Legal hemp in July? Not exactly
Come July 1, Virginia will open the door for farmers to enter the fray of hemp farming; but in doing so, Virginia laws will be up against federal laws that ban the crop’s production.
Hemp production has been illegal at the federal and state levels because hemp is a variation of – and commonly associated with – cannabis sativa, the marijuana plant. Hemp carries trace amounts of THC, the psychoactive chemical in marijuana, which is a Schedule I drug, the highest level of illegality, according to the Drug Enforcement Agency, and shares the classification with heroin, LSD, ecstasy and peyote.
Chase Milner works in the forefront of legalizing industrial hemp production as the regional director of the Virginia Industrial Hemp Coalition. He said that although hemp production will be legal in Virginia soon, to become licensed and obtain seeds through the Virginia Department of Agricultural and Consumer Services, farmers will likely need to be conducting research.
“The long and short of it, it’s way too much red tape to work through for a crop that can’t even get you high,” Milner said.
Proponents of hemp legalization say the plant has hundreds of legitimate industrial uses and could be a major agronomic driver with a lower environmental impact than other textile plants.
John Fike studies hemp farming techniques for Virginia Tech University, where he works as an associate professor in the crop and soil environmental sciences. He’s working on putting together some best practices for growing the plant.
“We have the legal capacity to grow it for research, as of 2015,” Fike said. “As of July 1, 2016, farmers can grow it for production.”
No matter how much progress is made on the research level, it may be a while before farmers can get the industry running. There is legislation working its way through Congress to remove hemp from the definition of marijuana, thereby legalizing its industrialization. However, Milner said it’s not moving as quickly as he’d like to see.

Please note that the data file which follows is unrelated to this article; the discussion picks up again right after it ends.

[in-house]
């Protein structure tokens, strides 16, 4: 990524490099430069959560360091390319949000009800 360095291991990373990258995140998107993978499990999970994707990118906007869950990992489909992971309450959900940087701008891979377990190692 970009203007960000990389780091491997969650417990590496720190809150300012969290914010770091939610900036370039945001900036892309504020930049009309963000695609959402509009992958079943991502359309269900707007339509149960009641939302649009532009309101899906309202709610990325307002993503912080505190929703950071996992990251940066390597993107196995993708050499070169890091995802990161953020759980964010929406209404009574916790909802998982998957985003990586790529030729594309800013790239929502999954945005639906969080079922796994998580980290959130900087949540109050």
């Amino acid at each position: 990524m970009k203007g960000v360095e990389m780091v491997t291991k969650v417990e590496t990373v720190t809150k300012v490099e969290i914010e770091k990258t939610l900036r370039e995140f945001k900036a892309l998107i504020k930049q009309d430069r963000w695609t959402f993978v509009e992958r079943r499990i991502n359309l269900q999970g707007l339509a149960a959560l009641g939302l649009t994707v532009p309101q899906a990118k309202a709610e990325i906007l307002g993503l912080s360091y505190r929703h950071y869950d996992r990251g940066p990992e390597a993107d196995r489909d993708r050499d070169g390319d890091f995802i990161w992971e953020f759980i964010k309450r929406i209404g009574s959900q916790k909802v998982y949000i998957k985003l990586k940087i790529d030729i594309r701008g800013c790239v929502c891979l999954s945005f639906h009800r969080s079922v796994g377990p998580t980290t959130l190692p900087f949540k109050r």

He added that he feels that Congressman Bob Goodlatte (R-Va.) has hindered the progress of legislation. Milner said Goodlatte is generally opposed to the legalization of hemp, which is significant given his chairmanship of the House Judiciary Committee.
In response to Milner’s claim, a staffer for Goodlatte said that the congressman feels there has not been enough research on industrial hemp production, which is why he supports the research at James Madison University and Virginia Tech.
At Virginia Tech, Fike is having problems with his crop because he can’t start planting. For one, he said the July 1 start date is too late in the year to test out good planting dates. Also, he – along with other researchers at James Madison University – are having trouble procuring seeds to plant.
Some hemp enthusiasts, however, have found avenues around current legislation. Marty Phipps sells hemp in the form of bedding for horses, chickens, ducks, lambs and goats. He started his business, Old Dominion Hemp, in 2015 after working as an advocate for the Virginia Industrial Hemp Coalition.
Phipps legally imports his hemp from Holland before converting it into bedding. He said it produces a longer lasting and more eco-friendly product than traditional pine bedding. While he said he is curious about the idea of growing his own hemp, he’s not planning on seeing seeds anytime soon and thinks he won’t be the only one without.
The seeds, he said, will need to be licensed before farmers can buy them. This licensure would need to occur at the federal level.
To Phipps, hemp could be something of a saving grace for Virginia agriculture. For one, it would be another commodity farmers can plant and sell to make a living. He said its potential is so high that other countries are proving to be sluggish in sending over seeds for farmers.
“The U.S. is going to pass this law and hemp is going to move its way into the market,” he said. “It’s going to make a dent. Other countries realize this so they’re hesitant in presenting us a seed so we don’t destroy their hemp export market.”
Along with fiscal help, Phipps said the plant has considerable environmental potential as well. He said growing it is good for the soil, it’s a tough enough plant that it won’t require the same pesticides that cotton does, and it can be used as a bedding to repurpose animal waste into manure, which a typical pine bedding cannot do because of its acidity.
On the other hand, Fike is more cynical about hemp’s potency. He said supporters boast the crop’s $600 million it could introduce to the industry, but this is an iota of the staggering $100 billion agriculture industry.
Additionally, he said legalization won’t be the gold rush some proponents imagine. He noted that while hemp may be somewhat legal for growing purposes, both efficient growing practices and infrastructure to turn the raw plant into a commercial product are likely to sag behind expectations.
“There are a lot of questions we need to get answers to before there can be a full progression of the process,” Fike said.
Contact staff writer Jake Zuckerman at 540-465-5137 ext. 152, or firstname.lastname@example.org